The upgrade instructions can vary from release to release and on the version of Red Hat / CentOS.
Please consult the release notes for any given Squirro release for details on which instructions to follow.
For upgrade troubleshooting, see Upgrading Configuration Conflicts.
For upgrade instructions for earlier versions, see Upgrading Earlier Versions.
Upgrades for Squirro 3.5.3 and later#
These upgrade instructions explain how to update an existing Linux-based Squirro installation to the current version.
Only follow these instructions if a specific Squirro release notes document references these as the correct upgrade instructions.
A Squirro upgrade requires a downtime. This is typically quite short, but will still affect user experience for a moment. As a result, upgrades to production systems should only be run in a maintenance window.
Storage vs. Cluster Nodes#
Squirro distinguishes between storage and cluster nodes. These can be installed on the same server or split up. Both can also be horizontally scaled and have multiple instances. For full details see How Squirro Scales.
Independent of the setup, in the instructions below always execute all the storage node updates first, and only then do the cluster node updates. This applies independent of whether cluster and storage node are on the same system, whether they are split into one server each, or if they have multiple instances each.
If you have used an offline installation of Linux, or have an internal mirror of the Squirro yum repository, make sure it is updated prior to starting the Squirro update.
Starting from Release 3.7.4, Squirro storage nodes use Elasticsearch 8.x. If you are upgrading Squirro from older versions, you will also need to upgrade Elasticsearch to 8.x. For detailed instructions on migrating Elasticsearch, see Elasticsearch Migration.
Run these instructions on every single server that has storage nodes installed before moving on to the cluster nodes.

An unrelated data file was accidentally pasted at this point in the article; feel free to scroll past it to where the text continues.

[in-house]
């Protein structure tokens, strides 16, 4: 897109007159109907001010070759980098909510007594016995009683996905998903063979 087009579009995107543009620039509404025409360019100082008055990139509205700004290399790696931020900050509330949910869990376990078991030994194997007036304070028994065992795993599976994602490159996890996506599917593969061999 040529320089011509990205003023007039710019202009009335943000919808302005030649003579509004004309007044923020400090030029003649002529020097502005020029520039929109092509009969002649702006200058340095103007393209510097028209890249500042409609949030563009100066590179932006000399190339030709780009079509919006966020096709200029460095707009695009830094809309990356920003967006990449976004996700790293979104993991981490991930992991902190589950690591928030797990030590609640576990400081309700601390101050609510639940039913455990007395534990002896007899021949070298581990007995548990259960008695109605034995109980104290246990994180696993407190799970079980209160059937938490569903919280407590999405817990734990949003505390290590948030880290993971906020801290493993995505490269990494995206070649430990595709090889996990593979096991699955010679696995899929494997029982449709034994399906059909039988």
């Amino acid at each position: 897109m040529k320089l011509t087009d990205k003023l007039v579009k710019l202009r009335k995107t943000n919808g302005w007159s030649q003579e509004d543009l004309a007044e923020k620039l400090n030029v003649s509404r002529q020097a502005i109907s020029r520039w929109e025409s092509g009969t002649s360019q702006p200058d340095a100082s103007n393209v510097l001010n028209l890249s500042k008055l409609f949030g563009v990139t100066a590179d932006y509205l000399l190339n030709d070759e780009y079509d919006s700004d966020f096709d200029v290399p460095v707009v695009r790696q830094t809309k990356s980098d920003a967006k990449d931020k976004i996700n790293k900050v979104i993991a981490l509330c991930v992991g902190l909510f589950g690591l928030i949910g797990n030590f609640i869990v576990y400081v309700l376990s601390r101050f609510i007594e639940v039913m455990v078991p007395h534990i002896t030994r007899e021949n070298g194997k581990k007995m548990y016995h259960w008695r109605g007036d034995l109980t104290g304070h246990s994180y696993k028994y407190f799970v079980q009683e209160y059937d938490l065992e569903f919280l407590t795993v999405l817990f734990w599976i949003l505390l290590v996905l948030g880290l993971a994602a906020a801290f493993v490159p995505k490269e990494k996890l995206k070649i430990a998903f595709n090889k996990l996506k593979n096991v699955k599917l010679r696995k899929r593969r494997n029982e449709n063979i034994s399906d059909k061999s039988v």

# Clear all cached metadata yum clean all # Update Java JDK yum update java-1.8.0-openjdk # Update Elasticsearch yum update elasticsearch # Update storage node yum update squirro-storage-node-users yum update squirro-storage-node
Please note that user-provided custom assets which include a
requirements.txt file (e.g., a custom data loader plugin) might need to re-uploaded after the upgrade if the packages they depend on (if any) do not work on Python 3.8.
At this point you will have to check if any
*.rpmnew files have been created in
/etc/elasticsearch. See Upgrading Configuration Conflicts for details on how to handle those conflicts.
For example, the
/etc/squirro/common.ini would need resolution if you are upgrading from a version that does not have the new
Finally, restart the services:
systemctl restart mariadb systemctl reload nginx squirro_restart
And validate if everything is coming up (this may have to be run a few times until everything stabilizes):
yum autoremove command can cause the Squirro systemd services not to start during a reboot. We recommend that you issue the following commands to fix this issue and reboot the system to ensure it works. This only is an issue with upgrades from 3.4 and earlier.
systemctl enable sqconfigurationd.service systemctl enable sqcontentd.service systemctl enable sqdatasourced.service systemctl enable sqdigestmailerd.service systemctl enable sqemailsenderd.service systemctl enable sqfilteringd.service systemctl enable sqfrontendd.service systemctl enable sqingesterd.service systemctl enable sqmachinelearningd.service systemctl enable sqpdfconversiond.service systemctl enable sqplumberd.service systemctl enable sqproviderd.service systemctl enable sqrelatedstoryd.service systemctl enable sqschedulerd.service systemctl enable sqthumblerd.service systemctl enable sqtopicd.service systemctl enable sqtopicproxyd.service systemctl enable sqtrendsd.service systemctl enable squserd.service systemctl enable squserproxyd.service systemctl enable sqwebshotd.service